The Planetary Society

65 N. Catalina Avenue, Pasadena, CA 91106-2301 (626) 793-5100 Fax (626)

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For Release: November 30, 1999

Contact: Susan Lendroth

When Will We First Hear the Sounds of Mars?

Everyone will be listening when the Mars Polar Lander touches down on the
Martian surface, Friday, December 3, carrying aboard the spacecraft The
Planetary Society’s Mars Microphone. However, we may have to wait until a
couple of days into the mission to hear the first sounds from Mars.

The first opportunity to receive sound data will be Friday night (PST) when
the Mars Polar Lander sends data from the spacecraft instruments, but there
is a possibility that sounds from Mars will not be included in that first
data dump.

This possible delay is the result of a truncated Earth test months before
the spacecraft’s launch when the microphone may not have been reset to
clear its memory of recorded Earth-based test sounds. If that is the case,
the first sound data from Mars may not be received on Earth until Saturday
evening, December 4.

The possible lack of reset to the microphone only became apparent in the
last several days during the final operations readiness tests of the
lander’s scientific payload.

Even if the microphone were not reset after the test, there is still some
chance that sounds recorded right after landing may override some of the
Earth-based test sounds in the microphone’s memory. The Mars Microphone is
programmed to record the loudest sounds it hears, and Friday’s microphone
recording period is timed to coincide with the noisy motion of the lander’s
main camera. If the Martian sounds are louder than the test sounds, it is
possible that a mixture of test and Mars sounds will be sent back to Earth
on Friday night.

If sounds from Mars are received Friday night, the goal will be to process
the data overnight for release on Saturday morning, December 4, at 10:00 AM

On Saturday, the day after landing, the command sequence already programmed
on the spacecraft includes a microphone reset, which will wipe the memory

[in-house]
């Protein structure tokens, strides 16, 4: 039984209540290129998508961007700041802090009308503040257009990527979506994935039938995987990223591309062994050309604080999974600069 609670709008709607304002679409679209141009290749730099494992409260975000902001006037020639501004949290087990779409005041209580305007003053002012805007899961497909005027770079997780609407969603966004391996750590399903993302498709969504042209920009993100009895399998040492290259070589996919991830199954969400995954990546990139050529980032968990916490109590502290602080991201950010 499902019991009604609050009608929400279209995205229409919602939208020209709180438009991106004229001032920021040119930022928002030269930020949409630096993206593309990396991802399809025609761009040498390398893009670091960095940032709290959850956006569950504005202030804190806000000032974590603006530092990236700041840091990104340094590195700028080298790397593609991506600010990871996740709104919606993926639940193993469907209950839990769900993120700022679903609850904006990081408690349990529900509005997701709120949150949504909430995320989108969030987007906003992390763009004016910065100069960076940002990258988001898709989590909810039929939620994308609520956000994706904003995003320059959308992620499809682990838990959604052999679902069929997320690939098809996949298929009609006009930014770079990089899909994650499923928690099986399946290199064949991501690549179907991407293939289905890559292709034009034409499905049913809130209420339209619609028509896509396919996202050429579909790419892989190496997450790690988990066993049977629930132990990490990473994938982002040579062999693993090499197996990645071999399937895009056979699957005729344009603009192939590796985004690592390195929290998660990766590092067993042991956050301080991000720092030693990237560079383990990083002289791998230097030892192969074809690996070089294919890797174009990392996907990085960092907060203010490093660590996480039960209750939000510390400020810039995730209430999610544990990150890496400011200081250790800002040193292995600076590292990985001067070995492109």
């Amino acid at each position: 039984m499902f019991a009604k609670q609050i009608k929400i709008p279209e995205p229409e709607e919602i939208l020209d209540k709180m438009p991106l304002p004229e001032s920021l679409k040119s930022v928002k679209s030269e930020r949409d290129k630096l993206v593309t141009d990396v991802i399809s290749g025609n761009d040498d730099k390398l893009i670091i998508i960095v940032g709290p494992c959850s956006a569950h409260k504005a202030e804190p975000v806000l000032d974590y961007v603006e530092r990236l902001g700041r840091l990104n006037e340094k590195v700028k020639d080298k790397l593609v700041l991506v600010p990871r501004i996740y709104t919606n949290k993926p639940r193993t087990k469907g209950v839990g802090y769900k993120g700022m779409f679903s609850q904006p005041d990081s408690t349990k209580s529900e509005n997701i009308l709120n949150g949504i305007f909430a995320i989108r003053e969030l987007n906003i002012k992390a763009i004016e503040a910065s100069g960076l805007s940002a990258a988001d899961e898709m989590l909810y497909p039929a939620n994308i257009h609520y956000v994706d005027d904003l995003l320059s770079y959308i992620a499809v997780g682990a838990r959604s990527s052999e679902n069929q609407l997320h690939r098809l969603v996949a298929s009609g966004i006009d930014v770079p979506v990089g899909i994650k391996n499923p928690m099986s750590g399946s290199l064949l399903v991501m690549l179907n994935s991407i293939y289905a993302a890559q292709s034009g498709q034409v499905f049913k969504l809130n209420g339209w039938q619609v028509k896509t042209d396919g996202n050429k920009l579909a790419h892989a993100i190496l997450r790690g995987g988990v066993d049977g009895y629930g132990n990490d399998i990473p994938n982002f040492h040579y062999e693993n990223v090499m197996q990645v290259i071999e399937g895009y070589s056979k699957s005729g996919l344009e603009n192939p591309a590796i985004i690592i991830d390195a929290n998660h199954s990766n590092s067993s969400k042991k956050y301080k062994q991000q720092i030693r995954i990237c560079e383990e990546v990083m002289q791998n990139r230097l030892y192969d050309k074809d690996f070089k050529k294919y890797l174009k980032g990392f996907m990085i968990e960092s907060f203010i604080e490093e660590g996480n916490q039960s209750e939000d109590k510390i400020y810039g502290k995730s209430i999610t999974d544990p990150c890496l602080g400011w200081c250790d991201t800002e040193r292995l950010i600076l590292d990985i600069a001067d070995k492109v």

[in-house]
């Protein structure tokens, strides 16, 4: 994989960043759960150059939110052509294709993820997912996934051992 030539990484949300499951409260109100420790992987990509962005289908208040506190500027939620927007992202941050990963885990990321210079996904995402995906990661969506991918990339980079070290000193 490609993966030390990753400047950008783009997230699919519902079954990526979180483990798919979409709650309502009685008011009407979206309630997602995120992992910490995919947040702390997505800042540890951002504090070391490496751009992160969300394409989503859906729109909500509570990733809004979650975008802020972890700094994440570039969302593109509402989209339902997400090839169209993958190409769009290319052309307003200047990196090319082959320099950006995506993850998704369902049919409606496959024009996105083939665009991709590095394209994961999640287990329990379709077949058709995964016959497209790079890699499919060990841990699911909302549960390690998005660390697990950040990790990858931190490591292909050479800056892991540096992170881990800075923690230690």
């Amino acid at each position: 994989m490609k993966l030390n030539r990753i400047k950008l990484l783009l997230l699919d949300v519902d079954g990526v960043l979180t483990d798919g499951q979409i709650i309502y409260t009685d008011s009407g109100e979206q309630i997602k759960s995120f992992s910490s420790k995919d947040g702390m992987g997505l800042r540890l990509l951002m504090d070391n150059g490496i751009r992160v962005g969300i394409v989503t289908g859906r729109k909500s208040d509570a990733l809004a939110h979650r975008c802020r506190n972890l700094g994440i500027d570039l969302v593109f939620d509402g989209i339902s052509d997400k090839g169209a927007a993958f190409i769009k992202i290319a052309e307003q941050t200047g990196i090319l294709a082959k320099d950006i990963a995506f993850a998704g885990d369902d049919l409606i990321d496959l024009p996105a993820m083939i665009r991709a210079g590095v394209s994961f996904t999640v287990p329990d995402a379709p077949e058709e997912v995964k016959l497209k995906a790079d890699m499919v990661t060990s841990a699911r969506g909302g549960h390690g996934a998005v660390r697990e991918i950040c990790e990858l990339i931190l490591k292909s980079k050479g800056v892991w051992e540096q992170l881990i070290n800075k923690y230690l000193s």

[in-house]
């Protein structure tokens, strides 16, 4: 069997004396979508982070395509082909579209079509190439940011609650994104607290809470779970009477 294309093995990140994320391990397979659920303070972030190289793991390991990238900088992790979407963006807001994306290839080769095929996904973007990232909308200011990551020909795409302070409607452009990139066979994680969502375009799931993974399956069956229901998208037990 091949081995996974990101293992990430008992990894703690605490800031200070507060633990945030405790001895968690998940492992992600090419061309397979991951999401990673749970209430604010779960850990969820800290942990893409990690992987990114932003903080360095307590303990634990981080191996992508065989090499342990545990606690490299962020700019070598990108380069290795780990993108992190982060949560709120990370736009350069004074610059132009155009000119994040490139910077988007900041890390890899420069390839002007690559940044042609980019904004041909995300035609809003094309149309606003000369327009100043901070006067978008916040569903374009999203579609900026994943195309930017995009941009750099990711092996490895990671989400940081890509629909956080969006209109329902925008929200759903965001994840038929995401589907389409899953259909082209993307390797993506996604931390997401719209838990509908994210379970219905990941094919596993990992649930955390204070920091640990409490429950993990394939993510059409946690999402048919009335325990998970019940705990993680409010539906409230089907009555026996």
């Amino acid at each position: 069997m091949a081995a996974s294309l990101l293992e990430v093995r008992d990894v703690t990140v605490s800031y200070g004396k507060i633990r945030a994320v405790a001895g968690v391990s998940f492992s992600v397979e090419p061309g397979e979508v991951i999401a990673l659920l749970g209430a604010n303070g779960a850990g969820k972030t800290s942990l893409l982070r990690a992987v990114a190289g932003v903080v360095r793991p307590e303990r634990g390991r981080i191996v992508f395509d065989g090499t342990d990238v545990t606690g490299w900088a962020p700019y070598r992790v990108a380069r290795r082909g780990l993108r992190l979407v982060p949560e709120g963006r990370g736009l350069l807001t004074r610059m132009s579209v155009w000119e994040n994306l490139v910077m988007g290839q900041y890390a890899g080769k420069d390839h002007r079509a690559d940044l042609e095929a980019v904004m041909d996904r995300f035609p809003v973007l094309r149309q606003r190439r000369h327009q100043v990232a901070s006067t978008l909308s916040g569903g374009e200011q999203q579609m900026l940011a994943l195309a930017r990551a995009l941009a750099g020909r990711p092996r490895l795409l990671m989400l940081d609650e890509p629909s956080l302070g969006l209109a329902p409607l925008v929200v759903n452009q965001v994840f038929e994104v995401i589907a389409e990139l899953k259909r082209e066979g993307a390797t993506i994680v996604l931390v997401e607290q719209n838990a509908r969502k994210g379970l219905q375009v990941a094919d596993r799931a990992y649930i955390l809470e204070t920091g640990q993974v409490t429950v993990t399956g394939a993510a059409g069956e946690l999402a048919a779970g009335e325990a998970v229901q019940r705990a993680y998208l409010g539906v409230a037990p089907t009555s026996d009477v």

clean for new sounds. On Saturday, the timing of the microphone recording
period should correlate with the deployment of the robotic arm — another
noisy event. The microphone team will try to process those sounds for
release on Sunday, December 5.

Later in the mission, perhaps on Monday, December 6, an attempt will be
made to record natural Martian sounds during a quiet time on the
spacecraft. In the absence of mechanical noises, we might be able to hear
the sounds of Mars, such as blowing dust or wind.

The Planetary Society hopes to release the sounds at Planetfest ’99 at the
Pasadena Center, December 3-5, 1999. The Society is sponsoring Planetfest
to enable the public to witness the first few days of the mission. A
festival of space exploration, Planetfest will open at noon, December 3,
just prior to the spacecraft’s landing at 12:14 PM (PST).

In addition to the live event in Pasadena, Planetfest Online will cover the
mission and other Planetfest activities at The Planetary Society’s web site

The microphone is the first privately funded experiment on a planetary
mission. It is situated onboard Russia’s LIDAR experiment, which is the
first Russian experiment to fly on a US planetary mission.



Register in advance for press credentials with Susan Lendroth at
(626)793-5100 (ext. 214) or by e-mail at


Carl Sagan, Bruce Murray and Louis Friedman founded the Society in 1979 to
advance the exploration of the solar system and to continue the search for
extraterrestrial life. With 100,000 members in over 140 countries, the
Society is the largest space interest group in the world.

Linda Wong

The Planetary Society

65 N. Catalina Ave.

Pasadena, CA 91106-2301

Tel: (626) 793-5100 ext. 236

Fax: (626) 793-5528